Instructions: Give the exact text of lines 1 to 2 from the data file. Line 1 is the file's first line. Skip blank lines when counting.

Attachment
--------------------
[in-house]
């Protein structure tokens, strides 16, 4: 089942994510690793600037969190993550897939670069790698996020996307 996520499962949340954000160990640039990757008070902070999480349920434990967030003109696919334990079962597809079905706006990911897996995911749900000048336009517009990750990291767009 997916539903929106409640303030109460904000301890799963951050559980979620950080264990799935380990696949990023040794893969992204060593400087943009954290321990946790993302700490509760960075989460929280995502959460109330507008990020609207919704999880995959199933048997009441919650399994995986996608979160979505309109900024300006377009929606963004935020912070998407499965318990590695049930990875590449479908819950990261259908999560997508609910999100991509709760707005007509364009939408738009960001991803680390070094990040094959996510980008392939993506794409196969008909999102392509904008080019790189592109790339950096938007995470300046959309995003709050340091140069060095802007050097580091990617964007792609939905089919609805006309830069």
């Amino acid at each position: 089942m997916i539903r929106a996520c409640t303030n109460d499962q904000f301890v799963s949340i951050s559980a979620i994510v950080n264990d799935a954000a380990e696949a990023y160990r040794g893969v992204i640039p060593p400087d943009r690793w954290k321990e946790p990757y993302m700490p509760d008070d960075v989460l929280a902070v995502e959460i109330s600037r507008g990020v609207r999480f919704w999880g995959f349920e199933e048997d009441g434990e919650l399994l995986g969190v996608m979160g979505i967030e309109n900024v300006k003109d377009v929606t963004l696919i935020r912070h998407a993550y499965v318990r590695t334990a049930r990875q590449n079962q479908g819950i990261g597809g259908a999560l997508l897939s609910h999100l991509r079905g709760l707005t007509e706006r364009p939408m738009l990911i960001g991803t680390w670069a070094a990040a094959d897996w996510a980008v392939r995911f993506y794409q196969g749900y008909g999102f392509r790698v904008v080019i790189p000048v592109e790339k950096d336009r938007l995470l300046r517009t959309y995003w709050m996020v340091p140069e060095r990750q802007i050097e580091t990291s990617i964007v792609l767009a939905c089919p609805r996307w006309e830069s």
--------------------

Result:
[in-house]
């Protein structure tokens, strides 16, 4: 089942994510690793600037969190993550897939670069790698996020996307 996520499962949340954000160990640039990757008070902070999480349920434990967030003109696919334990079962597809079905706006990911897996995911749900000048336009517009990750990291767009 997916539903929106409640303030109460904000301890799963951050559980979620950080264990799935380990696949990023040794893969992204060593400087943009954290321990946790993302700490509760960075989460929280995502959460109330507008990020609207919704999880995959199933048997009441919650399994995986996608979160979505309109900024300006377009929606963004935020912070998407499965318990590695049930990875590449479908819950990261259908999560997508609910999100991509709760707005007509364009939408738009960001991803680390070094990040094959996510980008392939993506794409196969008909999102392509904008080019790189592109790339950096938007995470300046959309995003709050340091140069060095802007050097580091990617964007792609939905089919609805006309830069």